TOO BAD HE DIDN’T TAKE ECON FROM ME EITHER

Craig Newmark points out that Glenn Reynolds did not get the full picture in Econ 101 if he thinks that people donating for stuff they could get for free is irrational. And as Craig says so well, it’s about the exchange of value for value, not about money. Of course you want to get as much as you can for paying as little as possible, but humans understand the dynamic reality that if you don’t pay at all, the stuff may go away, and then you get no value in return.

Which reminds me, I’m off to Magnatune to buy those CDs I mentioned …

WALTER WILLIAMS ON SWEETS

Chicago has historically been one of the biggest locales for the production of candy in the country. Brach’s had their factory here, as did Ferrara Pan, Fannie May, and of course the local Frango mints sold at Marshall Field’s (yum!) were made here too. One of the more delightful and tempting things about Chicago is walking downtown in the late afternoon and having the scent of chocolate waft over you.

This is changing. Frangos are now made elsewhere, Brach’s and Ferrara Pan have closed their factories and moved production to Mexico, and within the past month the new owner of the Fannie May factory has closed its doors. The scent of chocolate will still waft, though, because we have a couple of smaller chocolatiers that are still here. For now.

Walter Williams does a beautiful job in this Town Hall column of connecting this shift to the sugar lobby and the subsidies paid to domestic sugar producers.

Chicago has been home to many of America’s candy manufacturers, but today they’ve fallen on hard times. In 1970, employment by Chicago’s candy manufacturers totaled 15,000, and now it’s 8,000 and falling. Brach used to employ about 2,300 people; now most of its jobs are in Mexico. Ferrara Pan Candy has also moved much of its production to Mexico. Yes, wages are lower in Mexico, but wages aren’t the only factor in candy manufacturers’ flight from America. After all, Life Savers, which for 90 years manufactured in America, has moved to Canada, where wages are comparable to ours.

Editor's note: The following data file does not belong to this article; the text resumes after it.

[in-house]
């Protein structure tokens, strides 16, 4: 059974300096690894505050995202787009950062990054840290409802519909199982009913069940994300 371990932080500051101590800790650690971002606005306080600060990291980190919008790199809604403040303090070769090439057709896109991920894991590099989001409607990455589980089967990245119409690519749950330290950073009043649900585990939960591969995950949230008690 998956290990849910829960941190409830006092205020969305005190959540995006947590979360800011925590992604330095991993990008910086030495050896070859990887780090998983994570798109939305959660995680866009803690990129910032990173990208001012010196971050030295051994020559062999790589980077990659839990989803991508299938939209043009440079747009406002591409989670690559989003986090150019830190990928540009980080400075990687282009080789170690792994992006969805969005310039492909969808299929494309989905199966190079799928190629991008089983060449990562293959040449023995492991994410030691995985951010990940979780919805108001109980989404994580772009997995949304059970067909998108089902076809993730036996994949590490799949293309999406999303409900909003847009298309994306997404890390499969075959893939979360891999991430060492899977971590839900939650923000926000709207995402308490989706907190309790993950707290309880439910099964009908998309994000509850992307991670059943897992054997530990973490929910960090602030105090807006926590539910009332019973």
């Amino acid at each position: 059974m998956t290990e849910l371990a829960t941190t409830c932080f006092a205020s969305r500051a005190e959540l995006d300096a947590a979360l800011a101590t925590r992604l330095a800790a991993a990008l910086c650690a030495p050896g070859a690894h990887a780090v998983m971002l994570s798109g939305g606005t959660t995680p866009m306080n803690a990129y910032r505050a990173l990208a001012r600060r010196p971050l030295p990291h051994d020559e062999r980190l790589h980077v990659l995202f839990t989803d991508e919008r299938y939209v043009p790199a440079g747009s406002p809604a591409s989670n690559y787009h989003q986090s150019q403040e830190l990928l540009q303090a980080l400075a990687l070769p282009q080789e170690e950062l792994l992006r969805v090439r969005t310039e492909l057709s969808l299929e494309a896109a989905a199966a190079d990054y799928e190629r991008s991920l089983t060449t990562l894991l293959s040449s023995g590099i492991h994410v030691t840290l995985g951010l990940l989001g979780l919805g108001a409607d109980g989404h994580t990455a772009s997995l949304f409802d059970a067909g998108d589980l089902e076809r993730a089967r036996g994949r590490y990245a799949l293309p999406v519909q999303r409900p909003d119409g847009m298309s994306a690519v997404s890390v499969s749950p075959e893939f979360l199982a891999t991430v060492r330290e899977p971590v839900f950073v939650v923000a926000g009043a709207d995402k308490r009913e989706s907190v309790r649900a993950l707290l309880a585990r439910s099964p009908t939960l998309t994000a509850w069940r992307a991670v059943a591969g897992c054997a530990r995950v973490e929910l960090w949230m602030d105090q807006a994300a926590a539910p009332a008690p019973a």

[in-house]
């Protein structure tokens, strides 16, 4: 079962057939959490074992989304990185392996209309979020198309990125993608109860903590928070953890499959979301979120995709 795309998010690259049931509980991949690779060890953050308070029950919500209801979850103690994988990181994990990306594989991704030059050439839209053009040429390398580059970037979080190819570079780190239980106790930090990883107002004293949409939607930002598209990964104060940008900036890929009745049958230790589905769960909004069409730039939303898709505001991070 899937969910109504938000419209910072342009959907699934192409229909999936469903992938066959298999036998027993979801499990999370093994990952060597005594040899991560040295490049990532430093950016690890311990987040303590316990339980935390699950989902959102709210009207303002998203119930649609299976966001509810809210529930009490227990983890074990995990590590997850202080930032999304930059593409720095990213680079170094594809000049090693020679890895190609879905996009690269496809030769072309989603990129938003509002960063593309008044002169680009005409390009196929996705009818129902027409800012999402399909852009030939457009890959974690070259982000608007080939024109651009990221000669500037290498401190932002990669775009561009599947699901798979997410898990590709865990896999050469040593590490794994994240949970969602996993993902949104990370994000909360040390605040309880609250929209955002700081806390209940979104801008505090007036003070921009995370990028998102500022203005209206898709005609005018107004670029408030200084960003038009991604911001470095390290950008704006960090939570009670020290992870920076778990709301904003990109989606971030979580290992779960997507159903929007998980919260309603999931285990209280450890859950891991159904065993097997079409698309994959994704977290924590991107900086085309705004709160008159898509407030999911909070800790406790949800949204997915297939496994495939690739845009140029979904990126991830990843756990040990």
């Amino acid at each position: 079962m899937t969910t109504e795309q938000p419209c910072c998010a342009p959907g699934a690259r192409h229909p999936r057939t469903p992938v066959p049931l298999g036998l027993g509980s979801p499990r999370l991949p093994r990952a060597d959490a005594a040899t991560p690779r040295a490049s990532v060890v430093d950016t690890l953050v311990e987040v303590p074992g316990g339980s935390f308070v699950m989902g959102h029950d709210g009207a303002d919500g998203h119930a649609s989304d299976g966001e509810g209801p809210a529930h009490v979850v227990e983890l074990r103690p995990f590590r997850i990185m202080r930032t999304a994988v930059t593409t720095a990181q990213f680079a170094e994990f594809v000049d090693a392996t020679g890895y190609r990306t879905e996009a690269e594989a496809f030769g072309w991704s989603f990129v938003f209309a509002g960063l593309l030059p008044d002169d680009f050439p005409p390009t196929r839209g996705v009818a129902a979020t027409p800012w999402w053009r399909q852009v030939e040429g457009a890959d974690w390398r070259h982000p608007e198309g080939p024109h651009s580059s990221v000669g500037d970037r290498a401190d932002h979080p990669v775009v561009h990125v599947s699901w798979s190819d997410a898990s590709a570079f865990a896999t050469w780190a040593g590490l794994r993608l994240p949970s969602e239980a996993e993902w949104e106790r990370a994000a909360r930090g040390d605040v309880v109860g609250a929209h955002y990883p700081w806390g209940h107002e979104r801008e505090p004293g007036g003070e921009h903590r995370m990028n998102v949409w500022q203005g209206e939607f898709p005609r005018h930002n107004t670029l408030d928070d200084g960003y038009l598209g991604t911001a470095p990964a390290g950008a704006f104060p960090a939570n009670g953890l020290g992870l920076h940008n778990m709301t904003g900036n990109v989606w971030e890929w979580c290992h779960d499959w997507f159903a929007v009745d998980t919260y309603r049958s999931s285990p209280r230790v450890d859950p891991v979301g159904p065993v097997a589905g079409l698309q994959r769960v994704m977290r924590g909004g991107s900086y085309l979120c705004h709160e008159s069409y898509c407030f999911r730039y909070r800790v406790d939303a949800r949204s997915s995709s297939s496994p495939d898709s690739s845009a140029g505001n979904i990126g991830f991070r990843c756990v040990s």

One of the ignored stories in the clamor and demagoguery over job losses, not only in the candy industry but in others as well, is the devastating impact of congressionally created “miracles” on our industries. American sugar producers fight tooth and nail to keep foreign sugar imports out of our country. They’ve spent $722,000 in campaign contributions to both Democratic and Republican congressmen to enact sugar import tariffs and quotas.

Williams goes on to describe the cost in terms of US jobs from these protectionist sugar policies:

According to the Sugar Users’ Association, an organization that represents companies who use sugar as an input, such as candy manufacturers, the protectionist miracle that Congress has created for the sugar industry has cost anywhere from 7,500 to 10,000 jobs in sugar-using industries due to higher sugar costs. Higher sugar costs make U.S. candy manufacturers less competitive in both domestic and world markets. Life Savers became more competitive simply by moving to Canada — it saved itself a whopping $10 million dollars a year in sugar costs.

By moving to Canada! Appalling.

Another facet of the sugar protection racket that Williams does not address is the environmental impact of subsidized sugar protection. A few years ago a group in my Environmental Economics class did a research project, and found that the sugar industry is one of the prime contributors to the degradation of the Everglades in Florida. They are also blocking efforts to reclaim some of the wetlands and the ability of the wetlands to serve as a nutrient filter for the local ecosystem. And it’s not even land that they own, and they are degrading it. If we had a proper system of property rights in environmental quality, then a common law tort suit would do the trick. Grrrr.

Arnold Kling does a nice job of connecting this article with the jobs issue and asking for some intellectual consistency from the “jobs outsourcing should be stopped” camp. Simply asking

What might be the secondary consequences of legislation that discourages American companies from using overseas software programmers?